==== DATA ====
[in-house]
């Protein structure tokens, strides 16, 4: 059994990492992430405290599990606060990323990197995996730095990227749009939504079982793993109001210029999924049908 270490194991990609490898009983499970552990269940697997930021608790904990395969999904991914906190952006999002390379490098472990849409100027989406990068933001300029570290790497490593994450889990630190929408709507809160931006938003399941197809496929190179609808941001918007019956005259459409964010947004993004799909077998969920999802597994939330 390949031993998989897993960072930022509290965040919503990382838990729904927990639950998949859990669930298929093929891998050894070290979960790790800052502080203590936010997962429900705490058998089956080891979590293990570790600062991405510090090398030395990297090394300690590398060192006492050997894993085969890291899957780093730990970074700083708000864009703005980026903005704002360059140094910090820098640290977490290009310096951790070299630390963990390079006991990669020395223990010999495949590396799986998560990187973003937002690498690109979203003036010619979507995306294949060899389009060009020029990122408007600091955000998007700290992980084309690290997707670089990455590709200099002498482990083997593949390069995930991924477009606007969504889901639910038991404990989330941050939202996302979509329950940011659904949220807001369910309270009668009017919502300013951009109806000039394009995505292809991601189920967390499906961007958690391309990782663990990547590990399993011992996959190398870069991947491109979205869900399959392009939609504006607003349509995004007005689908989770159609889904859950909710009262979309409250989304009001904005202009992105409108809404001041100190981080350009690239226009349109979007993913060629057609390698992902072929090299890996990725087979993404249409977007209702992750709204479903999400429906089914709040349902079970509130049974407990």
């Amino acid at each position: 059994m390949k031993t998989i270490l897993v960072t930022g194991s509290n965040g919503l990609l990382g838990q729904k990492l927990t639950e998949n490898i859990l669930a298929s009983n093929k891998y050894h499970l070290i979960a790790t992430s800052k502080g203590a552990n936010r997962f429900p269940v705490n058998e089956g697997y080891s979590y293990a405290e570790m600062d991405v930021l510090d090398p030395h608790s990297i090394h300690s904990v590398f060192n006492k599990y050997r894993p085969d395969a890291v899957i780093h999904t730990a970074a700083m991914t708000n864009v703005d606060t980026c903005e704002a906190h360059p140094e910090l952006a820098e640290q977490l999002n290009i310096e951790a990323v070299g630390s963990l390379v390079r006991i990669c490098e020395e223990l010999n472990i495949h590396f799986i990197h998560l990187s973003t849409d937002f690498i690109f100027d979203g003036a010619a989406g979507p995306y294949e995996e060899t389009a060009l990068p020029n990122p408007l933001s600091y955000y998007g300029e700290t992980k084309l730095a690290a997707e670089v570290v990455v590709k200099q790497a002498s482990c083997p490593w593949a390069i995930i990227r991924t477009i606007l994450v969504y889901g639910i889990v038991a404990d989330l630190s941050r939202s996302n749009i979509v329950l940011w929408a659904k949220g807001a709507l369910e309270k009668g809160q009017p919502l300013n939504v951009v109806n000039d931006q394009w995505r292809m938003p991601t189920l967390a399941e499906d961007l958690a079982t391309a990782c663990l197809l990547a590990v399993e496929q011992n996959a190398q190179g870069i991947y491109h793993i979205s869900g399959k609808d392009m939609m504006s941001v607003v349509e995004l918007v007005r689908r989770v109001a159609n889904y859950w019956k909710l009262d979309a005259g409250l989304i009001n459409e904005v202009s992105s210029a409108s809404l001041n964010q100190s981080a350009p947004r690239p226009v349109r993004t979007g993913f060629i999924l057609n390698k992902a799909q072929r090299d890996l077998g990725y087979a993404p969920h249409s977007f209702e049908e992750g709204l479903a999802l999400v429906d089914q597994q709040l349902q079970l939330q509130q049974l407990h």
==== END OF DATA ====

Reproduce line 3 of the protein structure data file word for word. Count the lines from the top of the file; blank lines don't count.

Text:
């Amino acid at each position: 059994m390949k031993t998989i270490l897993v960072t930022g194991s509290n965040g919503l990609l990382g838990q729904k990492l927990t639950e998949n490898i859990l669930a298929s009983n093929k891998y050894h499970l070290i979960a790790t992430s800052k502080g203590a552990n936010r997962f429900p269940v705490n058998e089956g697997y080891s979590y293990a405290e570790m600062d991405v930021l510090d090398p030395h608790s990297i090394h300690s904990v590398f060192n006492k599990y050997r894993p085969d395969a890291v899957i780093h999904t730990a970074a700083m991914t708000n864009v703005d606060t980026c903005e704002a906190h360059p140094e910090l952006a820098e640290q977490l999002n290009i310096e951790a990323v070299g630390s963990l390379v390079r006991i990669c490098e020395e223990l010999n472990i495949h590396f799986i990197h998560l990187s973003t849409d937002f690498i690109f100027d979203g003036a010619a989406g979507p995306y294949e995996e060899t389009a060009l990068p020029n990122p408007l933001s600091y955000y998007g300029e700290t992980k084309l730095a690290a997707e670089v570290v990455v590709k200099q790497a002498s482990c083997p490593w593949a390069i995930i990227r991924t477009i606007l994450v969504y889901g639910i889990v038991a404990d989330l630190s941050r939202s996302n749009i979509v329950l940011w929408a659904k949220g807001a709507l369910e309270k009668g809160q009017p919502l300013n939504v951009v109806n000039d931006q394009w995505r292809m938003p991601t189920l967390a399941e499906d961007l958690a079982t391309a990782c663990l197809l990547a590990v399993e496929q011992n996959a190398q190179g870069i991947y491109h793993i979205s869900g399959k609808d392009m939609m504006s941001v607003v349509e995004l918007v007005r689908r989770v109001a159609n889904y859950w019956k909710l009262d979309a005259g409250l989304i009001n459409e904005v202009s992105s210029a409108s809404l001041n964010q100190s981080a350009p947004r690239p226009v349109r993004t979007g993913f060629i999924l057609n390698k992902a799909q072929r090299d890996l077998g990725y087979a993404p969920h249409s977007f209702e049908e992750g709204l479903a999802l999400v429906d089914q597994q709040l349902q079970l939330q509130q049974l407990h």